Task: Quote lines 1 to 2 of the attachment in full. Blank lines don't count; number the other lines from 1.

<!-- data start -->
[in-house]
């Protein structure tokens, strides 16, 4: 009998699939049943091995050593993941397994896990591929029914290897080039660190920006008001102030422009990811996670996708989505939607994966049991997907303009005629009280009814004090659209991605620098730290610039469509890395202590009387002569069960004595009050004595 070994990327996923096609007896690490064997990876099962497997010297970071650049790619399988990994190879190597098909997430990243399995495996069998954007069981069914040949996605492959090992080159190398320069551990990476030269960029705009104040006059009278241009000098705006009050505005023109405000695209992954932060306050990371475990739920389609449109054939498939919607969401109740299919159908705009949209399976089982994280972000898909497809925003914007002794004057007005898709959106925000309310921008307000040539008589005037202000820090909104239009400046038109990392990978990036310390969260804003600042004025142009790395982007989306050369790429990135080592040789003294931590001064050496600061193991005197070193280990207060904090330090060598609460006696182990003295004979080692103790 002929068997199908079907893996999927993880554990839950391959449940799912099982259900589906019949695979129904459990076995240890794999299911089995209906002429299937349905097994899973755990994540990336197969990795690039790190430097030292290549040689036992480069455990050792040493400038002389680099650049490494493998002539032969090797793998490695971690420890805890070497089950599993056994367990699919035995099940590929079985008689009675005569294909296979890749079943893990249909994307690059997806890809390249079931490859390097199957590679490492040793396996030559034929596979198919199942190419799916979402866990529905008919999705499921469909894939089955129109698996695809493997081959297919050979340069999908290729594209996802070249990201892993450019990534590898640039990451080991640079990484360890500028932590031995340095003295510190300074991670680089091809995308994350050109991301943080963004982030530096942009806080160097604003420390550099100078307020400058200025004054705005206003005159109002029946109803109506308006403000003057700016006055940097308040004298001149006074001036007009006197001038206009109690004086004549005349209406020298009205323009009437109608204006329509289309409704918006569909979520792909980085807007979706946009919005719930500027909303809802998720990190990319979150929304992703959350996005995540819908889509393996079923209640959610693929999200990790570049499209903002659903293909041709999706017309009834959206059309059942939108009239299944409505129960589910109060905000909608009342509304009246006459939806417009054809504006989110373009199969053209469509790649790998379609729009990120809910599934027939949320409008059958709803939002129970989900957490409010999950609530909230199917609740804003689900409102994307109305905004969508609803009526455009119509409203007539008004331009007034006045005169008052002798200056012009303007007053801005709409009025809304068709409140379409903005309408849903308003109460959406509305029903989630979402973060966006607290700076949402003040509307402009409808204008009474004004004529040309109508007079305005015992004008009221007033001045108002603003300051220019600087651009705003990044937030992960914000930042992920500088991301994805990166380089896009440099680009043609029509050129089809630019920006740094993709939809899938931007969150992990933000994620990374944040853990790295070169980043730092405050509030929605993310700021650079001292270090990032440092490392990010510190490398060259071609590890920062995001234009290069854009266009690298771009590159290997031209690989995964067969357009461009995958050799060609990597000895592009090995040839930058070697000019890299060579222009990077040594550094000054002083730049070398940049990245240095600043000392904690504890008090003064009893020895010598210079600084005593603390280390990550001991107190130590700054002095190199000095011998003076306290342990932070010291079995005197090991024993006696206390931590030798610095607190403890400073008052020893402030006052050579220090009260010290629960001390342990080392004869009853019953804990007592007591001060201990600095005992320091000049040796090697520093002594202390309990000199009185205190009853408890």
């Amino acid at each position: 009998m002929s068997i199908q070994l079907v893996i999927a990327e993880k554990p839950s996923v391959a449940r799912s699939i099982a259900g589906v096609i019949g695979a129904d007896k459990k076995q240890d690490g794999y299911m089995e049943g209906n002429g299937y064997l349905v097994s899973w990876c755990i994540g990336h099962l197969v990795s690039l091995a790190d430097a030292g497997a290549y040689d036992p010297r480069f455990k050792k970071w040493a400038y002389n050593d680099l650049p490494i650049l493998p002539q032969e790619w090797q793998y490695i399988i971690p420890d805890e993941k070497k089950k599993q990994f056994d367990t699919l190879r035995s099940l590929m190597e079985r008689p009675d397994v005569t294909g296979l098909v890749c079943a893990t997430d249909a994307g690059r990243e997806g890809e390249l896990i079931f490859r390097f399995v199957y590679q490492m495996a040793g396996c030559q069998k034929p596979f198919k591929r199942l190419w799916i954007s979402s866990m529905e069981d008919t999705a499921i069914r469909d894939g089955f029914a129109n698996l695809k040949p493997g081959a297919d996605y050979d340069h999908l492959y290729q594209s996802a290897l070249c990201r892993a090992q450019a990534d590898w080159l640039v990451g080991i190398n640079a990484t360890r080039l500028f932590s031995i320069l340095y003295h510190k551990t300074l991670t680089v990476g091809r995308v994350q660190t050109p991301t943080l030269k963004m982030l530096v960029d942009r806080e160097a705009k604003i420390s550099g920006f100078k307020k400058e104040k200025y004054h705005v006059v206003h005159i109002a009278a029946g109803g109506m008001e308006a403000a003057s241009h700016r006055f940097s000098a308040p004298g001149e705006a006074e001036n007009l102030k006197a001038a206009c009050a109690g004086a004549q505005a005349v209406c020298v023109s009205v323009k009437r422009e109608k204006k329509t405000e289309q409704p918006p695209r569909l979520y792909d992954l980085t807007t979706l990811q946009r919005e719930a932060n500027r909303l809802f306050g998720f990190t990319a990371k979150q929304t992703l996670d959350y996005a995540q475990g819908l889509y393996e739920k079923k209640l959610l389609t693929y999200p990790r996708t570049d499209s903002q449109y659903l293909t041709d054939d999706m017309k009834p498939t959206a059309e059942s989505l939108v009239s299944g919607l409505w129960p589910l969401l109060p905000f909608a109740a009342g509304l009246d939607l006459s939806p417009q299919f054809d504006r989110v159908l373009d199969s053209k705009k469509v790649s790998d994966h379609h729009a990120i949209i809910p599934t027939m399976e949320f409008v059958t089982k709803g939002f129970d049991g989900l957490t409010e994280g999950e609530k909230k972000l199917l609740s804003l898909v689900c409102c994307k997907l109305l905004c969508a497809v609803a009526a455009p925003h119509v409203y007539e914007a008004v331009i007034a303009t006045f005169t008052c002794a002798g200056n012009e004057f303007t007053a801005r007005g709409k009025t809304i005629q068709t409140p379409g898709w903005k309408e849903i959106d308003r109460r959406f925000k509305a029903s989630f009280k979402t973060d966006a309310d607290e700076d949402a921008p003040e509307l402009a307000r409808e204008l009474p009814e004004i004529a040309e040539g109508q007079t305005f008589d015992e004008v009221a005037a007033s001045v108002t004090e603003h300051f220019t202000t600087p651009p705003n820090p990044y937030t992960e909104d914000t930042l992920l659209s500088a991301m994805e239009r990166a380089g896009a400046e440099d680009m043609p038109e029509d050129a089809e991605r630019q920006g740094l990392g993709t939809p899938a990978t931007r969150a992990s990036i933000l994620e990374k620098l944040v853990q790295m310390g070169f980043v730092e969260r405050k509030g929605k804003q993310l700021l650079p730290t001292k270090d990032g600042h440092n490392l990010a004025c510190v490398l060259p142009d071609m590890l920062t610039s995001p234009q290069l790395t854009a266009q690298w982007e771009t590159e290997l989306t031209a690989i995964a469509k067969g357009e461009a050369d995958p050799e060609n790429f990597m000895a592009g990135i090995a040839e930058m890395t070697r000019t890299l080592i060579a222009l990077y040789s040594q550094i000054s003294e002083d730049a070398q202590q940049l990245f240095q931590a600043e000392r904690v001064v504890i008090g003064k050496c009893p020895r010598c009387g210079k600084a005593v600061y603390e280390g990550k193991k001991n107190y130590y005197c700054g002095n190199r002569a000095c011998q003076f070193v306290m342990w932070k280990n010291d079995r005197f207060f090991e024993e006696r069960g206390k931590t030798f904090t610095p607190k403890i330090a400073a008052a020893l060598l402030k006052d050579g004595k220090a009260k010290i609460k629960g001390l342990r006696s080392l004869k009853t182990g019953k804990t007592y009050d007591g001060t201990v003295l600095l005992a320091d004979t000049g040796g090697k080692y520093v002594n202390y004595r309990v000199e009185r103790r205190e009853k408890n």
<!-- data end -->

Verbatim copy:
[in-house]
């Protein structure tokens, strides 16, 4: 009998699939049943091995050593993941397994896990591929029914290897080039660190920006008001102030422009990811996670996708989505939607994966049991997907303009005629009280009814004090659209991605620098730290610039469509890395202590009387002569069960004595009050004595 070994990327996923096609007896690490064997990876099962497997010297970071650049790619399988990994190879190597098909997430990243399995495996069998954007069981069914040949996605492959090992080159190398320069551990990476030269960029705009104040006059009278241009000098705006009050505005023109405000695209992954932060306050990371475990739920389609449109054939498939919607969401109740299919159908705009949209399976089982994280972000898909497809925003914007002794004057007005898709959106925000309310921008307000040539008589005037202000820090909104239009400046038109990392990978990036310390969260804003600042004025142009790395982007989306050369790429990135080592040789003294931590001064050496600061193991005197070193280990207060904090330090060598609460006696182990003295004979080692103790 002929068997199908079907893996999927993880554990839950391959449940799912099982259900589906019949695979129904459990076995240890794999299911089995209906002429299937349905097994899973755990994540990336197969990795690039790190430097030292290549040689036992480069455990050792040493400038002389680099650049490494493998002539032969090797793998490695971690420890805890070497089950599993056994367990699919035995099940590929079985008689009675005569294909296979890749079943893990249909994307690059997806890809390249079931490859390097199957590679490492040793396996030559034929596979198919199942190419799916979402866990529905008919999705499921469909894939089955129109698996695809493997081959297919050979340069999908290729594209996802070249990201892993450019990534590898640039990451080991640079990484360890500028932590031995340095003295510190300074991670680089091809995308994350050109991301943080963004982030530096942009806080160097604003420390550099100078307020400058200025004054705005206003005159109002029946109803109506308006403000003057700016006055940097308040004298001149006074001036007009006197001038206009109690004086004549005349209406020298009205323009009437109608204006329509289309409704918006569909979520792909980085807007979706946009919005719930500027909303809802998720990190990319979150929304992703959350996005995540819908889509393996079923209640959610693929999200990790570049499209903002659903293909041709999706017309009834959206059309059942939108009239299944409505129960589910109060905000909608009342509304009246006459939806417009054809504006989110373009199969053209469509790649790998379609729009990120809910599934027939949320409008059958709803939002129970989900957490409010999950609530909230199917609740804003689900409102994307109305905004969508609803009526455009119509409203007539008004331009007034006045005169008052002798200056012009303007007053801005709409009025809304068709409140379409903005309408849903308003109460959406509305029903989630979402973060966006607290700076949402003040509307402009409808204008009474004004004529040309109508007079305005015992004008009221007033001045108002603003300051220019600087651009705003990044937030992960914000930042992920500088991301994805990166380089896009440099680009043609029509050129089809630019920006740094993709939809899938931007969150992990933000994620990374944040853990790295070169980043730092405050509030929605993310700021650079001292270090990032440092490392990010510190490398060259071609590890920062995001234009290069854009266009690298771009590159290997031209690989995964067969357009461009995958050799060609990597000895592009090995040839930058070697000019890299060579222009990077040594550094000054002083730049070398940049990245240095600043000392904690504890008090003064009893020895010598210079600084005593603390280390990550001991107190130590700054002095190199000095011998003076306290342990932070010291079995005197090991024993006696206390931590030798610095607190403890400073008052020893402030006052050579220090009260010290629960001390342990080392004869009853019953804990007592007591001060201990600095005992320091000049040796090697520093002594202390309990000199009185205190009853408890």